What is Sun Gazing?

✓ Medically Reviewed by Jack Cincotta

sun gazing

Gun gazing has been around for thousands of years as a religious and spiritual practice. Whilst many of us have never heard of sun gazing it can be quite dangerous is not done correctly.

Medical experts do not recommend this practice as starring at the sun may cause permanent eye damage.

Sungazing involves starring at the sun during periods of low UV, ideally at sunrise and sunset, to harness the healing powers of solar energy.

Are the spiritually gurus really correct it saying it can benefit health? Are the medical experts correct in that sun gazing can damage your eye sight?

Sun Gazing Explained

Sun gazing is the practice of starring at the sun, ideally during the morning and evening.

The most prominent sun gazer globally is Hira Ratan Manek. Hira is Indian and claims to be able to live purely off sunlight and water.

Hira Ratan Manek

Hira's theory on sun gazing is that sunlight is the best source of energy for humans and is optimally received through our eyes.

Sun gazing can cause retinal damage if performed in the middle of the day which can be permanently damaging to the eye.


Is Sun Gazing Beneficial?

Proponents of sun gazing state that this ancient practice helps us spiritually. Due to the intense nature of starring at the sun, sun gazing is also a type of meditation.

Those who perform sun gazing do so for the following anecdotal benefits.

Focus - Healthy natural light exposure combined with deep state relaxation can help with improved concentration and focus.

Improves Sleep - Sunlight exposure can hep regulate the pineal gland which is responsible for the secretion of melatonin. By exposing yourself to sunlight on a daily basis you can improve your circadian rhythm and may be able to improve your sleep quality.

Vitamin D Synthesis - Vitamin D is produced when UVB light combines with 7-dehydrocholesterol in the blood. It has been shown in studies to be an excellent immune system builder. Regular and safe sun exposure can be highly beneficial to vitamin D production.

Improve Vision - Sun gazers have stated that their vision can actually improve when practicing this ancient art. However, supporting science does not agree with these claims.

Neurotransmitter Production - Studies has shown that regular sun exposure can influence the production of serotonin. This neurotransmitter is required to help stimulate melatonin products under the absence of blue and green light after sunset.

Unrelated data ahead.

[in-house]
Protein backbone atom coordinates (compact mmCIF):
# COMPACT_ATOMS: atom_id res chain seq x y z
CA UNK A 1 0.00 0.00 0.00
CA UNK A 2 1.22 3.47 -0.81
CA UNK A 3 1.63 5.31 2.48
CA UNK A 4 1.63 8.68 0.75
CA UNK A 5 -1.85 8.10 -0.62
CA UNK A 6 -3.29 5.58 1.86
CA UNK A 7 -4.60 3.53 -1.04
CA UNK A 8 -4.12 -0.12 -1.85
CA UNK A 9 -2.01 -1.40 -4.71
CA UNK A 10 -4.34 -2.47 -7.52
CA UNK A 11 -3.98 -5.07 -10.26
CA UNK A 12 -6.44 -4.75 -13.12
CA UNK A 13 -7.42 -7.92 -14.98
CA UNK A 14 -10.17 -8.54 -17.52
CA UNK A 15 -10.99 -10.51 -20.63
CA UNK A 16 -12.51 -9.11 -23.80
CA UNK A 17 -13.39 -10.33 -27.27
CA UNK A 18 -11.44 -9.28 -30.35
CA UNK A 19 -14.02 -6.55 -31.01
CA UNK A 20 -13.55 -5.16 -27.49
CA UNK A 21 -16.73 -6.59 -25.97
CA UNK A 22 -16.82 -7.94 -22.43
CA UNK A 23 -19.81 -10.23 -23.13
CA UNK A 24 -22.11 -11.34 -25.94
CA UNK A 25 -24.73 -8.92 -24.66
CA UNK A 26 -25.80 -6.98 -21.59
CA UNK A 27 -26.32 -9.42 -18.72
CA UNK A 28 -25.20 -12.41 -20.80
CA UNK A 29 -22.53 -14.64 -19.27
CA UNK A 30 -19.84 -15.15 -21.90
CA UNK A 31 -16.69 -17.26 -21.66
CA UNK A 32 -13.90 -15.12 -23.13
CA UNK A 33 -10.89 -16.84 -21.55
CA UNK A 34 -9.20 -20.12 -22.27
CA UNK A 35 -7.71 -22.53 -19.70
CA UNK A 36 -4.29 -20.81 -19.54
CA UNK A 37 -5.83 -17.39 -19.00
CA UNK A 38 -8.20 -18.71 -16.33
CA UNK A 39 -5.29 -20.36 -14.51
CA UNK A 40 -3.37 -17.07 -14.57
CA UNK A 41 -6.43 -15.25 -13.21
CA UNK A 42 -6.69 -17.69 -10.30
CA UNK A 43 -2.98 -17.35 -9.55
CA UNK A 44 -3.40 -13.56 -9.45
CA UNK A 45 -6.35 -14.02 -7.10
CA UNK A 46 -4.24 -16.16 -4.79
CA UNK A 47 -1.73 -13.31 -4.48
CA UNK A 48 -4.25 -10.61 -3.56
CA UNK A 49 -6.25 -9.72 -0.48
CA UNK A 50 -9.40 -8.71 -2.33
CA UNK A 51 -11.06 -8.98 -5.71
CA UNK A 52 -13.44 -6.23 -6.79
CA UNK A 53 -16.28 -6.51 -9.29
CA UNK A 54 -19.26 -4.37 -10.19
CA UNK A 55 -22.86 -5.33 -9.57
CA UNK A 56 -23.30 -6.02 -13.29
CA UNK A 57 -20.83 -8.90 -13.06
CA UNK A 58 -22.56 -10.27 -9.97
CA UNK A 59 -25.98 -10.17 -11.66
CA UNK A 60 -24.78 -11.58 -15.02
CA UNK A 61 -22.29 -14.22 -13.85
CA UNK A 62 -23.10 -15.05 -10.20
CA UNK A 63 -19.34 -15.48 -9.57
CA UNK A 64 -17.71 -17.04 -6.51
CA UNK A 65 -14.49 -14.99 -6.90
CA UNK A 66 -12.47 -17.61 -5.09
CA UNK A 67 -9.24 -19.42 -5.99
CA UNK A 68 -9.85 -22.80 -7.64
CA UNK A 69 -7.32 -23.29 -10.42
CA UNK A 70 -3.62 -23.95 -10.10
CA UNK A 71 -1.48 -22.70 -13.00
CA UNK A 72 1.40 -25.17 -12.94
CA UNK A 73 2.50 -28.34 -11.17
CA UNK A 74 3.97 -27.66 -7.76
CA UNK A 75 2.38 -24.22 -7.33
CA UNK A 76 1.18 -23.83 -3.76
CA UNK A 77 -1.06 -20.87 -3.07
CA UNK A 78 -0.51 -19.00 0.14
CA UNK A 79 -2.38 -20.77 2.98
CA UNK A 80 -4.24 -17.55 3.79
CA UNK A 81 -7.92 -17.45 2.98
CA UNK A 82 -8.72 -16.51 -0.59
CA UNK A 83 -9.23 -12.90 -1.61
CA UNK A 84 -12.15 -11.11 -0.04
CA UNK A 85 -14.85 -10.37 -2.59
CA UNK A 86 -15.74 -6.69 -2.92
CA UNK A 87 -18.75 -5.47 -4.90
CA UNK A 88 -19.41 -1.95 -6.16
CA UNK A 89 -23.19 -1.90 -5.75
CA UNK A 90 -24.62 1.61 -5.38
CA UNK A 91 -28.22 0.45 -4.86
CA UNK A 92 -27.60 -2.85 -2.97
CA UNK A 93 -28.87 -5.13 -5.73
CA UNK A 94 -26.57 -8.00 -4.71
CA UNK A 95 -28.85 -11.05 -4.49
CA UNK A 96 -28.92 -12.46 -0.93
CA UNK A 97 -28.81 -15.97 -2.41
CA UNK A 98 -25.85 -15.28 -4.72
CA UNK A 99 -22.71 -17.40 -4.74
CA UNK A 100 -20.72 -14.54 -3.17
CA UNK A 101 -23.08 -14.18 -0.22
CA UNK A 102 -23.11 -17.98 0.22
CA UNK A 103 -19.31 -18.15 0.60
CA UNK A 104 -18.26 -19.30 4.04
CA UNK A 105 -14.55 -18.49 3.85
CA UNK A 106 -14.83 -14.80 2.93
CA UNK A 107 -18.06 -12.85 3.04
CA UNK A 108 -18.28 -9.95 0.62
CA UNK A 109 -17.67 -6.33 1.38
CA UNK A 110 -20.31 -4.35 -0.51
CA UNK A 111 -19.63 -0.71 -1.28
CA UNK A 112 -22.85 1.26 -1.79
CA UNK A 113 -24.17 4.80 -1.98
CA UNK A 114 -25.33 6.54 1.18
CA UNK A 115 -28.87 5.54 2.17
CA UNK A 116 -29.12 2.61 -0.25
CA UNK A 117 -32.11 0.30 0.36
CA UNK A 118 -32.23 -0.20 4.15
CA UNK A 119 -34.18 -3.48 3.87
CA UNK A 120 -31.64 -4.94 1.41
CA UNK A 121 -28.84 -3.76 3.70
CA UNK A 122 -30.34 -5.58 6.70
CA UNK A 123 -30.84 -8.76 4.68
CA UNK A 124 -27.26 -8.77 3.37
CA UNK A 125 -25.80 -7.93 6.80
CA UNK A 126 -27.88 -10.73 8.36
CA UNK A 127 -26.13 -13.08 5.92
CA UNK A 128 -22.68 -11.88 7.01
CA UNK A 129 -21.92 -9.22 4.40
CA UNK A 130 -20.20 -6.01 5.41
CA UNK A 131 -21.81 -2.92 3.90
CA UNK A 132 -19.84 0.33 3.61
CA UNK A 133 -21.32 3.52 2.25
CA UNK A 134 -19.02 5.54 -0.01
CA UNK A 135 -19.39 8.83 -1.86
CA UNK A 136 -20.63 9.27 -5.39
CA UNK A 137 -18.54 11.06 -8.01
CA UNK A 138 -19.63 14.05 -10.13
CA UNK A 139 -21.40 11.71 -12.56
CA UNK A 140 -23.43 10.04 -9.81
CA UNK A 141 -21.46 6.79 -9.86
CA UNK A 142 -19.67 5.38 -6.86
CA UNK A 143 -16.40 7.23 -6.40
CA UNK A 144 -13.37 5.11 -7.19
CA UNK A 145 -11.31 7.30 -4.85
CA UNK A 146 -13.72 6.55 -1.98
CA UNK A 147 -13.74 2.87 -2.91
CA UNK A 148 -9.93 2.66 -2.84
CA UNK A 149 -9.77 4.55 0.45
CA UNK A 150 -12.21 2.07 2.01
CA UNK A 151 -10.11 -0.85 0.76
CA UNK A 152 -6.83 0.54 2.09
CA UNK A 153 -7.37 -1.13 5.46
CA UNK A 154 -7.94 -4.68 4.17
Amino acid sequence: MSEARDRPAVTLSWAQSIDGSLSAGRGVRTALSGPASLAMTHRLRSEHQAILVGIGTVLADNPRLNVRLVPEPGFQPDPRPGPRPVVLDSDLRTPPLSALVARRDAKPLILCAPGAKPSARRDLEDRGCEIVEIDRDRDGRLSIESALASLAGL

Is Sun Gazing Dangerous?

According to the American Academy of Ophthalmology (AOO) sun gazing is not recommended. The AOO recommends that we should never stare directly at the sun and always wear sunglasses that provide 100% UV protection when outdoors.


If you are hell bent on trying sun gazing we recommend you speak to a medical practitioner first and seek medical advice. You can also avoid starring at the sun when UV light is at its highest. Practicing sun gazing when UV light is low which is typically at sunrise and sunset is safer than doing it at midday.

Studies have supported claims that excessive UV exposure can lead to cataracts, photokeratitis, solar retinopathy and macular degeneration. Therefore, starring at the sun is not recommended given the supporting science. Permanent eye damage is not worth the risk of sun gazing.

How to Sun Gaze According to Hira Ratan Manek

Choose a time when the UV index is lowest. During sunrise or sunset works best. This is also great for your circadian rhythm as you will entrain your body clock by being outside during sunrise and sunset.

Choose a place to sit or stand where the sun's rays can directly enter your eyes. Grounding to the earth is also a god idea such as the beach, open field or mountain due to the anti-inflammatory effects of earthing.

Hira recommends not wearing sunglasses when sun gazing. Whilst we do not recommend this we have sunglasses that can be used when exposed to UV radiation.

You should only stare at the sun for a few seconds to start with, then slowly build up to longer periods. You want to be able to finish your practice before levels of UV radiation increase.

Sungazing is a great way to meditate so practicing slow and controlled breathing when practicing can be beneficial to your session.

Final Thoughts

Sun-gazing does not have the supporting science to determine it beneficial or safe. Some safe sun exposure is great for our health and wellbeing and we should at least continue to do this for optimal wellbeing.

An alternative to sun gazing is to meditate outside whilst connecting with nature.

Frequently Asked Questions

Is Sun Gazing Healthy?

Sun gazing is not good for your eyes and can actually be harmful. Solar radiation can lead to eye related diseases and should be managed through proper UV blocking eyewear.

What Are The Benefits of Sun Gazing?

There are no proven benefits to sun gazing. In fact it can be harmful to your eyes according to the experts.

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